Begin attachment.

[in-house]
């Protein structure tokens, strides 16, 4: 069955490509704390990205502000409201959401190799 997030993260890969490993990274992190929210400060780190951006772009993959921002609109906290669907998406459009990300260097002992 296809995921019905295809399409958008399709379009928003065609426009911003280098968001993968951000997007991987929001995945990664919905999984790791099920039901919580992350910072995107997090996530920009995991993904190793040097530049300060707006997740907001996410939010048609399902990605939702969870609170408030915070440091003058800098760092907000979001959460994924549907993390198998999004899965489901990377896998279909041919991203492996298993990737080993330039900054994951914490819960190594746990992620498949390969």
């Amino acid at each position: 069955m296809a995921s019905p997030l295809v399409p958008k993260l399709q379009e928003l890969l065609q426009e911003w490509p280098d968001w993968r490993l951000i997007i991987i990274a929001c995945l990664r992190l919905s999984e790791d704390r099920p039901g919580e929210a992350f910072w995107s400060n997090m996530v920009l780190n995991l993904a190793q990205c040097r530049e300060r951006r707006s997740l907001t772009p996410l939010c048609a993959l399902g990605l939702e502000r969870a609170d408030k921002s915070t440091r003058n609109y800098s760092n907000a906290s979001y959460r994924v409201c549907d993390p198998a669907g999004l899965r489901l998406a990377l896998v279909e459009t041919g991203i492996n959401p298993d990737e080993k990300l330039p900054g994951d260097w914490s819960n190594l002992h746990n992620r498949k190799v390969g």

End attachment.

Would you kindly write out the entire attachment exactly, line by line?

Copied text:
[in-house]
């Protein structure tokens, strides 16, 4: 069955490509704390990205502000409201959401190799 997030993260890969490993990274992190929210400060780190951006772009993959921002609109906290669907998406459009990300260097002992 296809995921019905295809399409958008399709379009928003065609426009911003280098968001993968951000997007991987929001995945990664919905999984790791099920039901919580992350910072995107997090996530920009995991993904190793040097530049300060707006997740907001996410939010048609399902990605939702969870609170408030915070440091003058800098760092907000979001959460994924549907993390198998999004899965489901990377896998279909041919991203492996298993990737080993330039900054994951914490819960190594746990992620498949390969």
């Amino acid at each position: 069955m296809a995921s019905p997030l295809v399409p958008k993260l399709q379009e928003l890969l065609q426009e911003w490509p280098d968001w993968r490993l951000i997007i991987i990274a929001c995945l990664r992190l919905s999984e790791d704390r099920p039901g919580e929210a992350f910072w995107s400060n997090m996530v920009l780190n995991l993904a190793q990205c040097r530049e300060r951006r707006s997740l907001t772009p996410l939010c048609a993959l399902g990605l939702e502000r969870a609170d408030k921002s915070t440091r003058n609109y800098s760092n907000a906290s979001y959460r994924v409201c549907d993390p198998a669907g999004l899965r489901l998406a990377l896998v279909e459009t041919g991203i492996n959401p298993d990737e080993k990300l330039p900054g994951d260097w914490s819960n190594l002992h746990n992620r498949k190799v390969g």